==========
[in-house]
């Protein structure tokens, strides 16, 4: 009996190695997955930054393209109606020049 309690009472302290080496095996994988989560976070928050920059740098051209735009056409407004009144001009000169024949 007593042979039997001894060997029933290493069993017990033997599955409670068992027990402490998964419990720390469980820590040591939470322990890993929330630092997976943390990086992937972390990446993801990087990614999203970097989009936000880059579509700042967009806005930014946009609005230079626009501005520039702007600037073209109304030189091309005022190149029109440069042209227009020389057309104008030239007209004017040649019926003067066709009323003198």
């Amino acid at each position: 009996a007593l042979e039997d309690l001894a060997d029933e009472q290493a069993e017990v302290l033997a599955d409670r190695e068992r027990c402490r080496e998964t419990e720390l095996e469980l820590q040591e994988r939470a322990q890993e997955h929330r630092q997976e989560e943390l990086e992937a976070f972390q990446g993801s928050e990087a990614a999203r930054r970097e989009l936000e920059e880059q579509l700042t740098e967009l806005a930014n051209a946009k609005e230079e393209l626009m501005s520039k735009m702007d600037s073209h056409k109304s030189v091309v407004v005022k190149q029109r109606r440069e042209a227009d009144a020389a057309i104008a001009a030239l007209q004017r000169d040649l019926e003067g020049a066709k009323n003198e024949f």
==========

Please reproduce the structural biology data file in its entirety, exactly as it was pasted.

[in-house]
């Protein structure tokens, strides 16, 4: 009996190695997955930054393209109606020049 309690009472302290080496095996994988989560976070928050920059740098051209735009056409407004009144001009000169024949 007593042979039997001894060997029933290493069993017990033997599955409670068992027990402490998964419990720390469980820590040591939470322990890993929330630092997976943390990086992937972390990446993801990087990614999203970097989009936000880059579509700042967009806005930014946009609005230079626009501005520039702007600037073209109304030189091309005022190149029109440069042209227009020389057309104008030239007209004017040649019926003067066709009323003198």
């Amino acid at each position: 009996a007593l042979e039997d309690l001894a060997d029933e009472q290493a069993e017990v302290l033997a599955d409670r190695e068992r027990c402490r080496e998964t419990e720390l095996e469980l820590q040591e994988r939470a322990q890993e997955h929330r630092q997976e989560e943390l990086e992937a976070f972390q990446g993801s928050e990087a990614a999203r930054r970097e989009l936000e920059e880059q579509l700042t740098e967009l806005a930014n051209a946009k609005e230079e393209l626009m501005s520039k735009m702007d600037s073209h056409k109304s030189v091309v407004v005022k190149q029109r109606r440069e042209a227009d009144a020389a057309i104008a001009a030239l007209q004017r000169d040649l019926e003067g020049a066709k009323n003198e024949f």